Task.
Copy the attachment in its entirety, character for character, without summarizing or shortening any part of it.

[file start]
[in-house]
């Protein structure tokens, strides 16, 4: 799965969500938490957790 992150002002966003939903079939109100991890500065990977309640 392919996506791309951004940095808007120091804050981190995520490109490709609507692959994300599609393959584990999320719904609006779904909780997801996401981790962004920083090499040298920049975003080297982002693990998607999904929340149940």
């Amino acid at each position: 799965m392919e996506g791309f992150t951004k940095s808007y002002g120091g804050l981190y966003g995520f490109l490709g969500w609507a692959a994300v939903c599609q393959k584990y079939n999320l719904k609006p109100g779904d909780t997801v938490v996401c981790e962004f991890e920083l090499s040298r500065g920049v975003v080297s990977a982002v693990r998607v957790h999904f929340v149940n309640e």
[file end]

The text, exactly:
[in-house]
């Protein structure tokens, strides 16, 4: 799965969500938490957790 992150002002966003939903079939109100991890500065990977309640 392919996506791309951004940095808007120091804050981190995520490109490709609507692959994300599609393959584990999320719904609006779904909780997801996401981790962004920083090499040298920049975003080297982002693990998607999904929340149940």
């Amino acid at each position: 799965m392919e996506g791309f992150t951004k940095s808007y002002g120091g804050l981190y966003g995520f490109l490709g969500w609507a692959a994300v939903c599609q393959k584990y079939n999320l719904k609006p109100g779904d909780t997801v938490v996401c981790e962004f991890e920083l090499s040298r500065g920049v975003v080297s990977a982002v693990r998607v957790h999904f929340v149940n309640e």